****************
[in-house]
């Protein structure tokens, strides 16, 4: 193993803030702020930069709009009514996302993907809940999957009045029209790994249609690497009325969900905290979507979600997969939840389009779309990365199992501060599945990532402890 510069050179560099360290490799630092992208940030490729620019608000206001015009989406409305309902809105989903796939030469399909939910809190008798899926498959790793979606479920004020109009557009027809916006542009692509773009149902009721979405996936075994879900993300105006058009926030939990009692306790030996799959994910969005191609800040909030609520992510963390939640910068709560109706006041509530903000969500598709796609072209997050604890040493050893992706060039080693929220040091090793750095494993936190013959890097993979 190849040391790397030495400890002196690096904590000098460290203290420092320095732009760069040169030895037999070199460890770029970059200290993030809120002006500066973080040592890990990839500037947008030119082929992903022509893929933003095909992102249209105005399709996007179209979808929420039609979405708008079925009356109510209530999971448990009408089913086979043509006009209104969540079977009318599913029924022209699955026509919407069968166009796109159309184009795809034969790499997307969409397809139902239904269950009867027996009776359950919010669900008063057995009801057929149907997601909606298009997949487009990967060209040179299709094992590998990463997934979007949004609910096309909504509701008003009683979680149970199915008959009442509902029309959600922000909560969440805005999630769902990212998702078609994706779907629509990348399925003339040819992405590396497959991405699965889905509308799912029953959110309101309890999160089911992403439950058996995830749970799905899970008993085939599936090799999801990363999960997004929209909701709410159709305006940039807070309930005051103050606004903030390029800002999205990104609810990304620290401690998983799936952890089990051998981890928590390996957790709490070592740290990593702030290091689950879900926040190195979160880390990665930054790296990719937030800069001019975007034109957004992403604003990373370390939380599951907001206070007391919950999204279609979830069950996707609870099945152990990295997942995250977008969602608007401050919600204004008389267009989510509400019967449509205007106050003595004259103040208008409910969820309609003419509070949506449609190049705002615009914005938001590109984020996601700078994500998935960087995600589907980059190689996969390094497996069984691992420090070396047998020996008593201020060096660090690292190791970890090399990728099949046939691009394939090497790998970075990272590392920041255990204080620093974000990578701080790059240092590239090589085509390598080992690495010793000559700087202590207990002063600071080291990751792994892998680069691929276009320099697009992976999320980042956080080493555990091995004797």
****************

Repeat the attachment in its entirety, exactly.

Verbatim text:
[in-house]
């Protein structure tokens, strides 16, 4: 193993803030702020930069709009009514996302993907809940999957009045029209790994249609690497009325969900905290979507979600997969939840389009779309990365199992501060599945990532402890 510069050179560099360290490799630092992208940030490729620019608000206001015009989406409305309902809105989903796939030469399909939910809190008798899926498959790793979606479920004020109009557009027809916006542009692509773009149902009721979405996936075994879900993300105006058009926030939990009692306790030996799959994910969005191609800040909030609520992510963390939640910068709560109706006041509530903000969500598709796609072209997050604890040493050893992706060039080693929220040091090793750095494993936190013959890097993979 190849040391790397030495400890002196690096904590000098460290203290420092320095732009760069040169030895037999070199460890770029970059200290993030809120002006500066973080040592890990990839500037947008030119082929992903022509893929933003095909992102249209105005399709996007179209979808929420039609979405708008079925009356109510209530999971448990009408089913086979043509006009209104969540079977009318599913029924022209699955026509919407069968166009796109159309184009795809034969790499997307969409397809139902239904269950009867027996009776359950919010669900008063057995009801057929149907997601909606298009997949487009990967060209040179299709094992590998990463997934979007949004609910096309909504509701008003009683979680149970199915008959009442509902029309959600922000909560969440805005999630769902990212998702078609994706779907629509990348399925003339040819992405590396497959991405699965889905509308799912029953959110309101309890999160089911992403439950058996995830749970799905899970008993085939599936090799999801990363999960997004929209909701709410159709305006940039807070309930005051103050606004903030390029800002999205990104609810990304620290401690998983799936952890089990051998981890928590390996957790709490070592740290990593702030290091689950879900926040190195979160880390990665930054790296990719937030800069001019975007034109957004992403604003990373370390939380599951907001206070007391919950999204279609979830069950996707609870099945152990990295997942995250977008969602608007401050919600204004008389267009989510509400019967449509205007106050003595004259103040208008409910969820309609003419509070949506449609190049705002615009914005938001590109984020996601700078994500998935960087995600589907980059190689996969390094497996069984691992420090070396047998020996008593201020060096660090690292190791970890090399990728099949046939691009394939090497790998970075990272590392920041255990204080620093974000990578701080790059240092590239090589085509390598080992690495010793000559700087202590207990002063600071080291990751792994892998680069691929276009320099697009992976999320980042956080080493555990091995004797």